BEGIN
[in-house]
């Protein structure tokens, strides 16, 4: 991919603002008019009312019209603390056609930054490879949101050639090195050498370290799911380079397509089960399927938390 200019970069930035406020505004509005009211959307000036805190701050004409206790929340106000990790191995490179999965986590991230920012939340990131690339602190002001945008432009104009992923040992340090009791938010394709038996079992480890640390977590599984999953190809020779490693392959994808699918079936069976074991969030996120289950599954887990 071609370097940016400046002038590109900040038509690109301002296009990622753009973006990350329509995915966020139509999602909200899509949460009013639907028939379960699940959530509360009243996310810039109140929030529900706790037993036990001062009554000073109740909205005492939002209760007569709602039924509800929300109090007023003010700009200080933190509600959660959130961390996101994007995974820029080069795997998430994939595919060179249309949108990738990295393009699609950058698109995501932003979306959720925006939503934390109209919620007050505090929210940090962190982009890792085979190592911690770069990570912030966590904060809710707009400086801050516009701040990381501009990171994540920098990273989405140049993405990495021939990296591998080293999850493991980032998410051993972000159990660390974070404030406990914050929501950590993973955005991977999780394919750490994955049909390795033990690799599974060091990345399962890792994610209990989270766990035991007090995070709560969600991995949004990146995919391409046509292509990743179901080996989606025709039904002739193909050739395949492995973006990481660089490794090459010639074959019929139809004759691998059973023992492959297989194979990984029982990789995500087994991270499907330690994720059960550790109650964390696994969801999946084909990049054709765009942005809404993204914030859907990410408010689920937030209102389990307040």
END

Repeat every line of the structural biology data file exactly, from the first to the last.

[in-house]
């Protein structure tokens, strides 16, 4: 991919603002008019009312019209603390056609930054490879949101050639090195050498370290799911380079397509089960399927938390 200019970069930035406020505004509005009211959307000036805190701050004409206790929340106000990790191995490179999965986590991230920012939340990131690339602190002001945008432009104009992923040992340090009791938010394709038996079992480890640390977590599984999953190809020779490693392959994808699918079936069976074991969030996120289950599954887990 071609370097940016400046002038590109900040038509690109301002296009990622753009973006990350329509995915966020139509999602909200899509949460009013639907028939379960699940959530509360009243996310810039109140929030529900706790037993036990001062009554000073109740909205005492939002209760007569709602039924509800929300109090007023003010700009200080933190509600959660959130961390996101994007995974820029080069795997998430994939595919060179249309949108990738990295393009699609950058698109995501932003979306959720925006939503934390109209919620007050505090929210940090962190982009890792085979190592911690770069990570912030966590904060809710707009400086801050516009701040990381501009990171994540920098990273989405140049993405990495021939990296591998080293999850493991980032998410051993972000159990660390974070404030406990914050929501950590993973955005991977999780394919750490994955049909390795033990690799599974060091990345399962890792994610209990989270766990035991007090995070709560969600991995949004990146995919391409046509292509990743179901080996989606025709039904002739193909050739395949492995973006990481660089490794090459010639074959019929139809004759691998059973023992492959297989194979990984029982990789995500087994991270499907330690994720059960550790109650964390696994969801999946084909990049054709765009942005809404993204914030859907990410408010689920937030209102389990307040």